Friday, January 31, 2014

Is "February 14, 2015" According To INEC Realistic?

BY AMBROSE EHIRIM



 The Independent National Electoral Commission, INEC, in one of how it could still not be understood by some, and in what some pundits had applauded as right and appropriate, released its time table, the schedule for the 2015 general elections on Friday, January 24, 2014. The release had slated February 14, 2015 for the Presidential and National Assembly elections, which is about a year away from now with no known potential candidates from the multitude of political parties and the alliances we have seen erupt over the months.

Though Egbon Goodluck Jonathan has not made his intentions known yet, that is, if he would continue with his stewardship of the nation's top job, INEC, for some reasons, from its announcement, appeared to have thrown in a ball of confusion to a collective of political parties that had been making series of noises in their clamor to get rid of Egbon Jonathan from Aso Rock. Some of the opposition now blame the Egbon Jonathan-led government to have compelled INEC in that surprising announcement even though we are yet to see any candidate emerge as any party's contender or flag bearer.

Nobody is actually sure what is it in particular they have been saying or their strategy to do things differently the Nigerian electorate should buy. And nobody have seen, of all the political talks and campaigns, their political agenda from around which we on the public square should take a close look at, and determine if there's something to it, convincing us that they have a good plan and we should give them our votes. And nobody have seen a candidate, among the aspirants, that Nigerians should take their word in their allured creed to make life better for a desperate and longing for good governance public, attesting from their word of mouth, looking back to their previous handling of the affairs of state.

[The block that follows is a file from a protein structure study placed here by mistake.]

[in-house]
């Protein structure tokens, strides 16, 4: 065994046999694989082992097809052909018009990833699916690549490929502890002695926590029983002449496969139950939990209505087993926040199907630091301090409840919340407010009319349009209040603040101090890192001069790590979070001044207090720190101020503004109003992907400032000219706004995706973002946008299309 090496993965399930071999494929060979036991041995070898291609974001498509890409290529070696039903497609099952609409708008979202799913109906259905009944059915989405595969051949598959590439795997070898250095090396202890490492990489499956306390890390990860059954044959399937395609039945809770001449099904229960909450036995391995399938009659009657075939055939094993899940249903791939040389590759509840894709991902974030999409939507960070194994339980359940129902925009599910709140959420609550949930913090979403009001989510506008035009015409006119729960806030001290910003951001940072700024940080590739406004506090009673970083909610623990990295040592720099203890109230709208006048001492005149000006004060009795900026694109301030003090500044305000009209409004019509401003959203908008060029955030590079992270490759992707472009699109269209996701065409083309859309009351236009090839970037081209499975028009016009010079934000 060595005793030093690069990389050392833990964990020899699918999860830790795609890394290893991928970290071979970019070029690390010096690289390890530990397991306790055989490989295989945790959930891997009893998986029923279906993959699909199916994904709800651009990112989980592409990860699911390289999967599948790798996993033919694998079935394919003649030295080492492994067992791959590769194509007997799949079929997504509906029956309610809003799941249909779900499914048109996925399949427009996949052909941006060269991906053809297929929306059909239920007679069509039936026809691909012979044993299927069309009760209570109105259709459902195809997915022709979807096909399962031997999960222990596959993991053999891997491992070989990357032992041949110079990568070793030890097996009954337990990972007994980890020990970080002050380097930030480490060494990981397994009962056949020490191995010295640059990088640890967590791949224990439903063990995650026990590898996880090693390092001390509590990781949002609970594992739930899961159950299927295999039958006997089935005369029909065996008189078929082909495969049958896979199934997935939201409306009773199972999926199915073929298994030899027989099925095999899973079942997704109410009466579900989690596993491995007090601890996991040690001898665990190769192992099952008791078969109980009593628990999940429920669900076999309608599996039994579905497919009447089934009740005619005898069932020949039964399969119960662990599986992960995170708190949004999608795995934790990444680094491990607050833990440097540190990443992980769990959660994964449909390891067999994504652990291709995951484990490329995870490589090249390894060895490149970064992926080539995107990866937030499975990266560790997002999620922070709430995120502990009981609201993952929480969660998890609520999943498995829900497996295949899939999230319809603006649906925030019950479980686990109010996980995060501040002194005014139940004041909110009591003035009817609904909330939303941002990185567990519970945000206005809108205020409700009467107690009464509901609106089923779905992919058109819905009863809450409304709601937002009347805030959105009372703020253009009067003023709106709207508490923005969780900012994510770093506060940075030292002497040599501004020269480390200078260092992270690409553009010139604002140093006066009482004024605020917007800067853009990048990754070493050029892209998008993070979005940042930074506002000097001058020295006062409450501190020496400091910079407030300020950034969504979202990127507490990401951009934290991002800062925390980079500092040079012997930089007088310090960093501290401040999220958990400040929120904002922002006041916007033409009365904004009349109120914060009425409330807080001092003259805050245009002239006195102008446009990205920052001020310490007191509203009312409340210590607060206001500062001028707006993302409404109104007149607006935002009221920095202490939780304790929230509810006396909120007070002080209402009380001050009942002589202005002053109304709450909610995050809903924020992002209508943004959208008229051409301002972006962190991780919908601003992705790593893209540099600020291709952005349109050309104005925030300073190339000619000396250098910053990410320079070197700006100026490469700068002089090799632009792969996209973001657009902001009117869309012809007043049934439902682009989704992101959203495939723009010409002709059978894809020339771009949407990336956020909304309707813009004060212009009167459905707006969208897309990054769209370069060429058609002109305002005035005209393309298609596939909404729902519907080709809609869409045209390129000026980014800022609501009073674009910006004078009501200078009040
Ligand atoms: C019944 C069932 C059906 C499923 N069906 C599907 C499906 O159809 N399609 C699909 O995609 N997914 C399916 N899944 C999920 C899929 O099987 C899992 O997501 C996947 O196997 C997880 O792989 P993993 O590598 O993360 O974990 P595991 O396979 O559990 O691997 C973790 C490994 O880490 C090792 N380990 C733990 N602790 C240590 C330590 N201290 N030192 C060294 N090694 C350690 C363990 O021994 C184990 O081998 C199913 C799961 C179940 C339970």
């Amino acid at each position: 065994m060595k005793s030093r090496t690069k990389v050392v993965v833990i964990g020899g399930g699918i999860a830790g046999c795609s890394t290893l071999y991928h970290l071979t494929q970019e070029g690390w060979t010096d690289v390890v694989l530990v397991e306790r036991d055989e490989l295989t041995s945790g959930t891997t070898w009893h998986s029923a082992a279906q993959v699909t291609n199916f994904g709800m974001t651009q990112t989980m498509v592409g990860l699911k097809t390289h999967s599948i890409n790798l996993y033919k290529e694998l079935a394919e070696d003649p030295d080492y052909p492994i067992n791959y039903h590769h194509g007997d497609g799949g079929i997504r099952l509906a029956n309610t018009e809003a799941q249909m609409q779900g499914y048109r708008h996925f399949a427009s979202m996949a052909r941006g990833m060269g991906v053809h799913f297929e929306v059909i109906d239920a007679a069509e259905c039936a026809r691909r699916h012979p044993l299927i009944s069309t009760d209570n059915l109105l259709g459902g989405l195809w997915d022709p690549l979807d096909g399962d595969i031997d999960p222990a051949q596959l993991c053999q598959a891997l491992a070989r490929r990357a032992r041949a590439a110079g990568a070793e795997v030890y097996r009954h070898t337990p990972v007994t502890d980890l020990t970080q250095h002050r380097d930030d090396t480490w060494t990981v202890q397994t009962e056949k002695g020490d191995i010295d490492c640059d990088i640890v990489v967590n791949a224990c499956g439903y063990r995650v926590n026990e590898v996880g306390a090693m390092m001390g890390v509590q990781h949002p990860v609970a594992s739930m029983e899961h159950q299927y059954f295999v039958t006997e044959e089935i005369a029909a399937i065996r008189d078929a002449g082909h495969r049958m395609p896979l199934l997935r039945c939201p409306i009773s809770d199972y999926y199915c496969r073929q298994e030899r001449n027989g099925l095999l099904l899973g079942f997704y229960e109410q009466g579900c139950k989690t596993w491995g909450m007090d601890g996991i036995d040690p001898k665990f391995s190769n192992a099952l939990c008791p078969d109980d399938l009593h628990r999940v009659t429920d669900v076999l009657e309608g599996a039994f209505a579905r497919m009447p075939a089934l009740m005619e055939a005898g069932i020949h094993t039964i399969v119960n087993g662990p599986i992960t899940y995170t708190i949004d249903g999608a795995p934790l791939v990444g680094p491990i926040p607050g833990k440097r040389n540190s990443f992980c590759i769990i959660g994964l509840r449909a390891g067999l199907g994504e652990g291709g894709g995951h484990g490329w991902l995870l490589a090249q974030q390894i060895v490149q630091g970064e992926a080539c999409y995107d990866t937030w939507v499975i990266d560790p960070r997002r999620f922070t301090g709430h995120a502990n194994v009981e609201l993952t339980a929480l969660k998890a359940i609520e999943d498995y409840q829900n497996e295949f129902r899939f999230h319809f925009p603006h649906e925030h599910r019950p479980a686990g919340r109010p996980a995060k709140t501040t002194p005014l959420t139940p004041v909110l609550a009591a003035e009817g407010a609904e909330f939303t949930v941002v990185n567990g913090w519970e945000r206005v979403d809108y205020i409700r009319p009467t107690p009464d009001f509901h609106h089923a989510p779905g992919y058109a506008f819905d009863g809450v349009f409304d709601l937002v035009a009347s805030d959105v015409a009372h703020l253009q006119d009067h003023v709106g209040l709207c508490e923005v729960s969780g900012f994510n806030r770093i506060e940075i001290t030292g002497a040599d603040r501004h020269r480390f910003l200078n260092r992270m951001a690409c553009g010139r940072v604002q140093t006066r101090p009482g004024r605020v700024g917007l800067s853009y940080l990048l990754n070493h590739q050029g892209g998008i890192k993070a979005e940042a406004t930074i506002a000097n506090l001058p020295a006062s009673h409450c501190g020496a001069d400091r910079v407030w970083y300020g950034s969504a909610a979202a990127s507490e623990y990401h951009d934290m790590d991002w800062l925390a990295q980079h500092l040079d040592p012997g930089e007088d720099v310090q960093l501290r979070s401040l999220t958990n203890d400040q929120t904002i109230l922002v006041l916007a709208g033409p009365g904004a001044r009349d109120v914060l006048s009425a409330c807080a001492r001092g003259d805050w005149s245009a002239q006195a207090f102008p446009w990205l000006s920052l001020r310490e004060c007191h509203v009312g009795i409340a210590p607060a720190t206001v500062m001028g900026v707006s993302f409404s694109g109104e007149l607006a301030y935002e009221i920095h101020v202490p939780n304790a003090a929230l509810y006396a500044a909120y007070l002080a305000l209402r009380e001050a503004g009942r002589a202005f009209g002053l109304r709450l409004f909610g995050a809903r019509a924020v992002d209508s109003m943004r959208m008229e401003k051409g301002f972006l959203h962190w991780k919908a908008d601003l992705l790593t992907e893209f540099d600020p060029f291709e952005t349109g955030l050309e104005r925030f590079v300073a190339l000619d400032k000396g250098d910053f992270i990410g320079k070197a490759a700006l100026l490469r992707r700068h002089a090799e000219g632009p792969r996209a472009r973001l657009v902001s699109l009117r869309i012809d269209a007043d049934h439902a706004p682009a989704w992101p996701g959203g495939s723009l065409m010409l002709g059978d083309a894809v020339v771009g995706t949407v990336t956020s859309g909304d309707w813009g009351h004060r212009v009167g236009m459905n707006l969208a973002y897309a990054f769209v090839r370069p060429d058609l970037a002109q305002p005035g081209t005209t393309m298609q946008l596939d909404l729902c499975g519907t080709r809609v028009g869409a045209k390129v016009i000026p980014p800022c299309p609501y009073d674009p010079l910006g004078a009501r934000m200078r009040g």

And nobody indeed knows, or even sure that a sudden love affair out of the blues among grand and small political parties which sooner than later as we found out, becomes one as in marriage in which the head of household is to be known; and now that INEC has released its mandate, we do hope they crawl out and sincerely tell us who they are and one, why we should be listening to them.  Two, what is it that they have for us? Three, what guarantees that when we give them our votes, that they would not turn around and tell us we can go to hell, and that they have used us, taking advantage of our gullible and vulnerable nature. Four,  that they are now in power, and that we should shut up or they would exercise power on us. Five, that everybody serves his or her turn in Nigeria, and that you have to mount your complaints and pressure to get there, which is the parlance in Nigeria politics.  Six,  that we should begin now to mount our own pressures and complaints to lay the path to our turn and as the list goes on and on, where is the origin of the "turn by turn"?

And I'm getting sick and tired of the chants Nigeria needs new hands. The new hands? And assuming we are giving former dictator and military junta Muhammadu Buhari that said privilege, again, what guarantees that Buhari would not as he did in his era of dictatorship, destroy every aspect of civil liberties?  And how do we know that the extremities of the Sharia laws will not be recalled knowing for the fact that radical Islam is baked in Buhari's genes?

And in what had erupted from the vicious attacks by the Islamic Jihadists, Boko Haram, the last few weeks, and yet to see where Buhari had taken the lead to condemn the act of terrorism for the fact that Buhari himself, a Muslim, should be positioned enough to have appropriate contacts and be able to summon meetings of the Northern elders to seek resolve in what had been a national nightmare for several years now. And as the general election fast approaches even though no candidate is in the books as of the moment, Buhari who wants to rule Nigeria in civilian outfits is yet to get involved to determine his contribution as a northern elder to locate the logistics of Boko Haram and the machinery behind its funding. Why?